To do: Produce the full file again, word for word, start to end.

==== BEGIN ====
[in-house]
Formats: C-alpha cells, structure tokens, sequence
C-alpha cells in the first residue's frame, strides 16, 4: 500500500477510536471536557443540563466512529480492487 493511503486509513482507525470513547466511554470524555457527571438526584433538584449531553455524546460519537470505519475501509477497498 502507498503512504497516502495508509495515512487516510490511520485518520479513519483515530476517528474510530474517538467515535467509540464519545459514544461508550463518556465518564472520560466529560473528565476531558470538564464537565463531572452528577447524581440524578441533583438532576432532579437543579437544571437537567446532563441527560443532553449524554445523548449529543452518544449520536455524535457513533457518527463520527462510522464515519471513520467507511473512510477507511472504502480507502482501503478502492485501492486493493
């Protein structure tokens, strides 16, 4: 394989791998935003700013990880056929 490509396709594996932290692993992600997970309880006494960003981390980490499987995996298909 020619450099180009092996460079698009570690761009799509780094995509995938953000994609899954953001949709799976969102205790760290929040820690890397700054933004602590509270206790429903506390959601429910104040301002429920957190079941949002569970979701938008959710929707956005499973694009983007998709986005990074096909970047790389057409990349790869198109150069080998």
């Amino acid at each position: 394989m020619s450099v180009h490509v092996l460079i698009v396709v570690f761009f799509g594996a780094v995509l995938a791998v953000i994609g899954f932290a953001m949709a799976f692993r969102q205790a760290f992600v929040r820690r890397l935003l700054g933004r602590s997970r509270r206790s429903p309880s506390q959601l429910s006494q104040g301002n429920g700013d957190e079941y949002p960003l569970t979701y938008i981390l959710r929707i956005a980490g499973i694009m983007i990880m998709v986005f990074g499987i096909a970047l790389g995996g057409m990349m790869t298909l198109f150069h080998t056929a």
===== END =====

[in-house]
Formats: C-alpha cells, structure tokens, sequence
C-alpha cells in the first residue's frame, strides 16, 4: 500500500477510536471536557443540563466512529480492487 493511503486509513482507525470513547466511554470524555457527571438526584433538584449531553455524546460519537470505519475501509477497498 502507498503512504497516502495508509495515512487516510490511520485518520479513519483515530476517528474510530474517538467515535467509540464519545459514544461508550463518556465518564472520560466529560473528565476531558470538564464537565463531572452528577447524581440524578441533583438532576432532579437543579437544571437537567446532563441527560443532553449524554445523548449529543452518544449520536455524535457513533457518527463520527462510522464515519471513520467507511473512510477507511472504502480507502482501503478502492485501492486493493
């Protein structure tokens, strides 16, 4: 394989791998935003700013990880056929 490509396709594996932290692993992600997970309880006494960003981390980490499987995996298909 020619450099180009092996460079698009570690761009799509780094995509995938953000994609899954953001949709799976969102205790760290929040820690890397700054933004602590509270206790429903506390959601429910104040301002429920957190079941949002569970979701938008959710929707956005499973694009983007998709986005990074096909970047790389057409990349790869198109150069080998």
């Amino acid at each position: 394989m020619s450099v180009h490509v092996l460079i698009v396709v570690f761009f799509g594996a780094v995509l995938a791998v953000i994609g899954f932290a953001m949709a799976f692993r969102q205790a760290f992600v929040r820690r890397l935003l700054g933004r602590s997970r509270r206790s429903p309880s506390q959601l429910s006494q104040g301002n429920g700013d957190e079941y949002p960003l569970t979701y938008i981390l959710r929707i956005a980490g499973i694009m983007i990880m998709v986005f990074g499987i096909a970047l790389g995996g057409m990349m790869t298909l198109f150069h080998t056929a």